Few teachers of the basic medical sciences would dispute the value of a knowledge of embryonic development in the understanding of general anatomy and in the production of congenital defects.
Traditionally, the teaching of the basic aspects of human developmental anatomy is coupled with that of general anatomy and is rendered as part of the preclinical curriculum to students in the medical, dental and allied medical disciplines. Hopefully, when the student studies paedriatrics, some of the basics will have remained to assist in making sense of congenital anomalies. With the worldwide trend to reduce the preclinical sciences to a bare minimum, both anatomy and its essential partners – histology and embryology – will suffer accordingly.
While the authors feel that this trend is unfortunate and undesirable as well as of educational denegation, they feel, nevertheless, that it is necessary to provide students with a text in embryology, with the purpose of indicating, in a simplified way, the essentials of the subject. In this way a reasonable ‘working knowledge' of embryonic development and its aberrations may be acquired.
Not only is this necessary from an educational point of view but also from a practical standpoint in the light of the increasing incidence of congenital abnormalities resulting from the industrial, chemical and radioactive pollution of the earth's surface. The practising doctor is very likely to encounter one or more of these abnormalities in his/her career.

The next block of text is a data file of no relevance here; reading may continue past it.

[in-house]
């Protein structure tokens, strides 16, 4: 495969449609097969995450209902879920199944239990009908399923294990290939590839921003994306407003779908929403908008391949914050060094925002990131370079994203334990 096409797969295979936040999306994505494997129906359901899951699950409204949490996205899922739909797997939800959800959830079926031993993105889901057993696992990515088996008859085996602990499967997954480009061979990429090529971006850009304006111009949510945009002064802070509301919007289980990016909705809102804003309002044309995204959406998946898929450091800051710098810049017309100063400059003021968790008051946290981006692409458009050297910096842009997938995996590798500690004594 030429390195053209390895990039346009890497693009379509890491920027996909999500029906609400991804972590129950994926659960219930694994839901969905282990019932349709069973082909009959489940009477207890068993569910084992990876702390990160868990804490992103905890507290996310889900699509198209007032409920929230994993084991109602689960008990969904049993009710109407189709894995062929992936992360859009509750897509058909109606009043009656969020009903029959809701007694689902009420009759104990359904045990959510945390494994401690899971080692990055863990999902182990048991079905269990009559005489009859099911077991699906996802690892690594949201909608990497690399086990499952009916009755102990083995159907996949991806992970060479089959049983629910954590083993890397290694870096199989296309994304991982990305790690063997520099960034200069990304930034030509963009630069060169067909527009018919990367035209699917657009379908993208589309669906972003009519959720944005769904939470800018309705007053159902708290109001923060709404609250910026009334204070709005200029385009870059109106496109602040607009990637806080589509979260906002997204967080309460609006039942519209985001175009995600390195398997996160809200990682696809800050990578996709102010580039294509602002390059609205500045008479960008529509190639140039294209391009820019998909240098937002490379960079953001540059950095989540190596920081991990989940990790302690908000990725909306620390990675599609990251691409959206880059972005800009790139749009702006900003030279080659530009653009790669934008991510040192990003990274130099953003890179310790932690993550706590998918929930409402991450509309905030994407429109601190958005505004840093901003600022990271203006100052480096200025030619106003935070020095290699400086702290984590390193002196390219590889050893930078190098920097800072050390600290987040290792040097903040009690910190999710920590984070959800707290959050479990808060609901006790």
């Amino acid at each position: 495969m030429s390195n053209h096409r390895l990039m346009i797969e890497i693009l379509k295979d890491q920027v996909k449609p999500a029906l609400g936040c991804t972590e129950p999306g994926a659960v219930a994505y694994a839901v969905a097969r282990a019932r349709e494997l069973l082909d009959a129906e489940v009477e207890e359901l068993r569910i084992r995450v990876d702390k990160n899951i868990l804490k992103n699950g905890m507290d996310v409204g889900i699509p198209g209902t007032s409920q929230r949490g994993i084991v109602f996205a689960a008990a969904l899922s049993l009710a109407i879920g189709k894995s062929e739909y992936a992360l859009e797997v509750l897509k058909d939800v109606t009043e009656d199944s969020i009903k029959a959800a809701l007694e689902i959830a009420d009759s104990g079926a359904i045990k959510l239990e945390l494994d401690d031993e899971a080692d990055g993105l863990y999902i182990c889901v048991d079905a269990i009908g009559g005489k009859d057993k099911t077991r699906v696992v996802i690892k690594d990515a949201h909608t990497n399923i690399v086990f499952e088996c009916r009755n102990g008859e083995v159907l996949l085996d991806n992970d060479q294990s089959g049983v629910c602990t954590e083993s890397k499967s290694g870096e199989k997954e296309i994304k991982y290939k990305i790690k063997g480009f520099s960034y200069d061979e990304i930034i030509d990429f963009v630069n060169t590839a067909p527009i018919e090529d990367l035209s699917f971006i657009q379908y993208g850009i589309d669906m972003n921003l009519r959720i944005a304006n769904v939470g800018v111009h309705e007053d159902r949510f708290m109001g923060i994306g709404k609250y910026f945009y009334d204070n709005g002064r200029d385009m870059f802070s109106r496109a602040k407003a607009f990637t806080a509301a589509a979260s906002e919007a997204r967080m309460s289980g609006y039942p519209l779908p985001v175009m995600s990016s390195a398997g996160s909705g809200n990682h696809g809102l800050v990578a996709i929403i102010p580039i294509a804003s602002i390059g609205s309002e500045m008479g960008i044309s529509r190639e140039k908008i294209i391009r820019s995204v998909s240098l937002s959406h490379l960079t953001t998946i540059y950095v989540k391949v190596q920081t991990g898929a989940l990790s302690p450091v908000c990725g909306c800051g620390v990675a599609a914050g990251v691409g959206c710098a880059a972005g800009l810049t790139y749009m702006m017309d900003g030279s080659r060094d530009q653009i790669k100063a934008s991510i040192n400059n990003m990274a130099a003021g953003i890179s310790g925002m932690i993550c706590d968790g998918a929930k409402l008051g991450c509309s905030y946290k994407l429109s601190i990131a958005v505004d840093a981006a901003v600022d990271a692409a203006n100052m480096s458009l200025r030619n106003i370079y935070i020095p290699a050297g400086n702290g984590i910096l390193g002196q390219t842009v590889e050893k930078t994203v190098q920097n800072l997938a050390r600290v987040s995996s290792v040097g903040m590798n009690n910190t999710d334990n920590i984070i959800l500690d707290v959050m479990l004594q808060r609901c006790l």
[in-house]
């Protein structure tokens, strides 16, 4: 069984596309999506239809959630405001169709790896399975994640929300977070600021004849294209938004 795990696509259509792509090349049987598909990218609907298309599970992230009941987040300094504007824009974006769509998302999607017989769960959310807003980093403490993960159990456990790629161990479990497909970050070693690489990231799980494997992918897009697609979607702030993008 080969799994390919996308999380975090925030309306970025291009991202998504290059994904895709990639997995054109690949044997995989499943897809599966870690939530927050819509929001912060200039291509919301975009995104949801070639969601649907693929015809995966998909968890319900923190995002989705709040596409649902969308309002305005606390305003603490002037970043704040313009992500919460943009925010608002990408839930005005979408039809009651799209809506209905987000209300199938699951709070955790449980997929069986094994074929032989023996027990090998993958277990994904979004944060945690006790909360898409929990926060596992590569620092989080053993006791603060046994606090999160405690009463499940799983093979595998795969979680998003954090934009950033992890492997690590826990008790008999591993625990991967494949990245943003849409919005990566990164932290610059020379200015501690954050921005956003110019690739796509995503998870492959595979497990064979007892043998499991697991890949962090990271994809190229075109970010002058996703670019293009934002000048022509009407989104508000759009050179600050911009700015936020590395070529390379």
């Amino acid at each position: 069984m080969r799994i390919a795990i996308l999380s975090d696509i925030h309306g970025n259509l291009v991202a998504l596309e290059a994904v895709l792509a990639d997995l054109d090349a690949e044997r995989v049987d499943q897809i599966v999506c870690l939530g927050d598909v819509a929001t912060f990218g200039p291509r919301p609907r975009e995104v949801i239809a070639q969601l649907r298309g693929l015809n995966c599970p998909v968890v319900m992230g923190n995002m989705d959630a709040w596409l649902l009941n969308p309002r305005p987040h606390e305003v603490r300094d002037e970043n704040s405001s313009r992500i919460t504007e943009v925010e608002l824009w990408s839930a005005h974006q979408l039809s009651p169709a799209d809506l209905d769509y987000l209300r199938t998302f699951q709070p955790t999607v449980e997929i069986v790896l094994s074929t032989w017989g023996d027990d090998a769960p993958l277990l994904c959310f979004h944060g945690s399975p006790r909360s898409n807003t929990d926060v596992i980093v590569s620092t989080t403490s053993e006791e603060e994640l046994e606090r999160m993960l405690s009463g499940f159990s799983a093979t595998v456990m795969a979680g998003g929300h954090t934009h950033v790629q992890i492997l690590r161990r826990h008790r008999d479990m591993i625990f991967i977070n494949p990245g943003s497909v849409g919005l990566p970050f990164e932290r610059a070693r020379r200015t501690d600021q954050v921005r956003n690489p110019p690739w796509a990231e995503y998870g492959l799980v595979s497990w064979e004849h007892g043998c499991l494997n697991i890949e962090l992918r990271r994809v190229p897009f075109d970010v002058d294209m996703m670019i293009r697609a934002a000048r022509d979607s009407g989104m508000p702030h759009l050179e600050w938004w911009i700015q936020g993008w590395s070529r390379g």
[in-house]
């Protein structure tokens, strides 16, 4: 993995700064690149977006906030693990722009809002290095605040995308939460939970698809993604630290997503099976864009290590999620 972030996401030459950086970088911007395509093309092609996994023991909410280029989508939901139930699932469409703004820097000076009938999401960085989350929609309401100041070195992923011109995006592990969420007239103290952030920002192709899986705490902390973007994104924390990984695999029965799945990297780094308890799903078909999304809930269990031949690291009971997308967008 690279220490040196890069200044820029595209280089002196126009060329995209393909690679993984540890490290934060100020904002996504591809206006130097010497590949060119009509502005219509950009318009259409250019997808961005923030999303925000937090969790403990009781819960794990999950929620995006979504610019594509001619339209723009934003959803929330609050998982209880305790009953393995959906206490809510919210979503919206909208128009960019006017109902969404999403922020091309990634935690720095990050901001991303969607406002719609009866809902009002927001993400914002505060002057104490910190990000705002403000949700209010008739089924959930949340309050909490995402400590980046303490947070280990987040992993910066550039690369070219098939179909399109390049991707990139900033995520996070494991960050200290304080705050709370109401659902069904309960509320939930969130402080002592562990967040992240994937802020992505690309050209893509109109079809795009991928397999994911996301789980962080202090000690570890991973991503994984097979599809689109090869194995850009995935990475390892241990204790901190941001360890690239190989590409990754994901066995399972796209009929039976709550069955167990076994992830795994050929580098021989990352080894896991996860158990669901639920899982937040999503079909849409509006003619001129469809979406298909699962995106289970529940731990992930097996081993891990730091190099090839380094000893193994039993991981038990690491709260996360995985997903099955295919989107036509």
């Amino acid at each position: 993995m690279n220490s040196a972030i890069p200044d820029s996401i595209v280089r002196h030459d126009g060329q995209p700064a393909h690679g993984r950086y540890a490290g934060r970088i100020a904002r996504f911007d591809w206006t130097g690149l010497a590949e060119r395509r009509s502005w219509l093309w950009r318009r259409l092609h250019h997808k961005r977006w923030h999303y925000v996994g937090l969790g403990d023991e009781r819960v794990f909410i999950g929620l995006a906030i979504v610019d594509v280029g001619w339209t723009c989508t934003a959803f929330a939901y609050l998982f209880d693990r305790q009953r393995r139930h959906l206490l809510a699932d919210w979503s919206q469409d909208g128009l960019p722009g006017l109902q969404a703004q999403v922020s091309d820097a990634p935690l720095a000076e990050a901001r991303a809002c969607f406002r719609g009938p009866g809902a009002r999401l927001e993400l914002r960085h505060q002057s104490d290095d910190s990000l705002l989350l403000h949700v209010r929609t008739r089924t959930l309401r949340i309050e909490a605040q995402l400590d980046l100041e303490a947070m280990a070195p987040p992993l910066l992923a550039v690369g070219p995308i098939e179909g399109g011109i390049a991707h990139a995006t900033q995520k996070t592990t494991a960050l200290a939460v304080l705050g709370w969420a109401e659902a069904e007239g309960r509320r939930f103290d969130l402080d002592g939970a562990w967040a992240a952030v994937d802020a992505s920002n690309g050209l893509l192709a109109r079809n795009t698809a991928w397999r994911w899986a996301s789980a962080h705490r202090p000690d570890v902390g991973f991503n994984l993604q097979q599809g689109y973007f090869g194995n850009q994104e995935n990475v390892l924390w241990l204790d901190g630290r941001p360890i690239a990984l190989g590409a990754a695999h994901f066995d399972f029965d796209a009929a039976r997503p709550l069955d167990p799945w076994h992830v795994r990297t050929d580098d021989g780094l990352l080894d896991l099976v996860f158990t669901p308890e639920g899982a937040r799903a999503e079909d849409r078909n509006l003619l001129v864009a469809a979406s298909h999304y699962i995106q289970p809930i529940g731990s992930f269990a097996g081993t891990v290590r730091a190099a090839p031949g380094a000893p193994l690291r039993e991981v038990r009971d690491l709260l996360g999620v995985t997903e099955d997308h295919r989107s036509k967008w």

In this text we have attempted to adhere to the ‘fundamental’ aspects of embryonic development, providing a progressive account of the processes which lead to the development of the human organism.
Our goal is to impart to students a comprehensive overview of how the human embryo forms, not only as a basis for the study of human anatomy, but also as a link to possible abnormalities that they will encounter in their clinical careers.
In the near future, genetic engineering will attempt to correct congenital abnormalities. Gene manipulation will challenge normal and abnormal development in an attempt to reduce the risk of, for example, a congenital heart abnormality or a cleft lip. Unfortunately, modern technology may also increase the incidence of certain abnormalities. A thorough grounding in the fundamentals of human development will prepare the professional-in-training for the ‘progress’ of the future. As we progress towards ‘molecular medicine’, we should not lose sight of the basic facts which make humans human.